Flag Reply +5 rate up
Zoe March 24 2014 at 8:56 AM

If they've spotted something, why are the not showing these images? Can they not take pictures?

Flag Reply +5 rate up
2 replies
Latchmie Zoe March 24 2014 at 9:11 AM

Because there is obviously more to the situation than what is being released to the public. There is something wrong!

Flag Reply +2 rate up
1 reply
Zoe Latchmie March 24 2014 at 9:13 AM

I know, right! Pretty scary what they're doing here. Something is very wrong.

Flag 0 rate up
wiz Zoe March 24 2014 at 9:13 AM

This will turn outto be nothing. Not trying to be negative here, but we have reached the point where the mystery is a non story and the media is making it into one. CNN ratings off the charts and they continue to repeat the same gibberish. Call me when they find something. Terribly sad story but true. The media is brutal

Flag Reply +3 rate up
Greg March 24 2014 at 9:21 AM

I heard the co-pilot and all the passengers and crew have been cleared of suspicion of any involvement by the CIA... the only person that still hasn't been cleared is the pilot. How about reporting why he hasn't been? Who did he call? What info did they find on his home fight simulator that he erased a month ago? What did his wife have to say when she was questioned? These are questions that we all know they have asked and looked into, so why are they not reporting on what they have learned so far? The only reason I can come up with is that they do know something and feel if they release it to the press it could jeopardize their investigation.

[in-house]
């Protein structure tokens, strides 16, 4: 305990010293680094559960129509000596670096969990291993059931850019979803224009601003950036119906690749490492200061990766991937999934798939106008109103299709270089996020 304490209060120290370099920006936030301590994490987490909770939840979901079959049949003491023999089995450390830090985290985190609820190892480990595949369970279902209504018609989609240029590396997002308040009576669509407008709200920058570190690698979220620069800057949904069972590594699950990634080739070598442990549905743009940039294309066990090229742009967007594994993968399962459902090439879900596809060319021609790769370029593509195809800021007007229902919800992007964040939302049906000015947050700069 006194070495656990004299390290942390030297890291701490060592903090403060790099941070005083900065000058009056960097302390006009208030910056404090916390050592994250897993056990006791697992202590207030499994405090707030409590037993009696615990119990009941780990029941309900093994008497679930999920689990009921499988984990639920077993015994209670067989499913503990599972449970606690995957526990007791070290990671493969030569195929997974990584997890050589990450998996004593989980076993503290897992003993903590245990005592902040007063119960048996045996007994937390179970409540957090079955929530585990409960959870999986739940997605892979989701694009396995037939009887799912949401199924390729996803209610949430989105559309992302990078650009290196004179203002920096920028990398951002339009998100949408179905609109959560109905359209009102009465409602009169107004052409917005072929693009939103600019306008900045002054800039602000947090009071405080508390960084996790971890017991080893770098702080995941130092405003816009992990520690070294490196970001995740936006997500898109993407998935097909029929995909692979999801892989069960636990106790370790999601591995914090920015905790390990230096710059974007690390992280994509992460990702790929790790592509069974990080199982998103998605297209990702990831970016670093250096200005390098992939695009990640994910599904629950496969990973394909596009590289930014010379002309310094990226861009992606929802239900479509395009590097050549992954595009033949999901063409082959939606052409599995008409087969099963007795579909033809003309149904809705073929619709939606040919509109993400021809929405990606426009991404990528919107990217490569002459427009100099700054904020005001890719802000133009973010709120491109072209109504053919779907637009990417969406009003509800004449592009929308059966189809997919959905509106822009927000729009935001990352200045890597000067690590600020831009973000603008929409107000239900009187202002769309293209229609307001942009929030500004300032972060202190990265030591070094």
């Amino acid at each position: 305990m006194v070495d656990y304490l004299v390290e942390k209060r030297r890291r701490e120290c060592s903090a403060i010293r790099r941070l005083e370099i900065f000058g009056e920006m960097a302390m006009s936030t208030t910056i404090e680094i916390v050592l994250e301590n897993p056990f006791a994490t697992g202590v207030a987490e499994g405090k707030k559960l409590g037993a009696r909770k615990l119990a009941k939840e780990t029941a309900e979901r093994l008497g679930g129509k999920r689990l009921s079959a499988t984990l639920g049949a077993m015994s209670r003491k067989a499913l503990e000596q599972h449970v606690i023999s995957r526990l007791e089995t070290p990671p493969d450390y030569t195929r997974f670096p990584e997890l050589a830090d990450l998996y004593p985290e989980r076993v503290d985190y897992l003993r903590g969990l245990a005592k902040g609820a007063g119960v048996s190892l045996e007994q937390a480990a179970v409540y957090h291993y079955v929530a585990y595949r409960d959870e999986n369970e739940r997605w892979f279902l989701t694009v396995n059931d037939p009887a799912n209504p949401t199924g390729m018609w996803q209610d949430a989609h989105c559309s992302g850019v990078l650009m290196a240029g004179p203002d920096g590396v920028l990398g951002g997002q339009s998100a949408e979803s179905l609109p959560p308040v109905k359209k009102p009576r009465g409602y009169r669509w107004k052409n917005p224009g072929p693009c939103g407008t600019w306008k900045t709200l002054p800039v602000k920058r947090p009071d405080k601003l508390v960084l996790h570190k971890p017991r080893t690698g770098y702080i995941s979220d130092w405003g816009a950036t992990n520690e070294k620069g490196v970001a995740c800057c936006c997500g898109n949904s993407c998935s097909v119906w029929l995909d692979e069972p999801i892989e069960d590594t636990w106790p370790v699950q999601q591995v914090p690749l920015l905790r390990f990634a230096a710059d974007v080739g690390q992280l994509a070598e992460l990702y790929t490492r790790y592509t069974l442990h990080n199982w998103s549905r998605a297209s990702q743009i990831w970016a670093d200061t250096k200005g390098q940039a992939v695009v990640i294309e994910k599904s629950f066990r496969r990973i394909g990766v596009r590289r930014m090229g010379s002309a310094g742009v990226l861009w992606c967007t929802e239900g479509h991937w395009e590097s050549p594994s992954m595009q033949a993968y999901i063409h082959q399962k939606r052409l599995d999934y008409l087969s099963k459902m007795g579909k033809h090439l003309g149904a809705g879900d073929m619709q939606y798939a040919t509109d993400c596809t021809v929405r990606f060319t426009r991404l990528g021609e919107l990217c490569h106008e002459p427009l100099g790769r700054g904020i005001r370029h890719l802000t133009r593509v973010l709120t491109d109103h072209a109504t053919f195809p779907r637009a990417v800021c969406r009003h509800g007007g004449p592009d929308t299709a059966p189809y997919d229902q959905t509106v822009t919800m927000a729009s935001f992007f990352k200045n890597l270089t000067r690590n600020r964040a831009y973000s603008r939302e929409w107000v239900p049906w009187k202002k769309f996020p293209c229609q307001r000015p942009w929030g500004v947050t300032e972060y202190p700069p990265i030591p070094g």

Flag Reply +1 rate up
3 replies
thomas stephen March 24 2014 at 7:16 AM

The hope for survivors is practically gone, now, it's a search & recovery mission, My condolences and prayers to the relatives and friends of the victims, it was senseless and uncalled for, I do believe it was a criminal act

Flag Reply +7 rate up
KLINE FAMILY March 24 2014 at 10:25 AM

Future National Geographic and Air Disaster special.

Flag Reply +1 rate up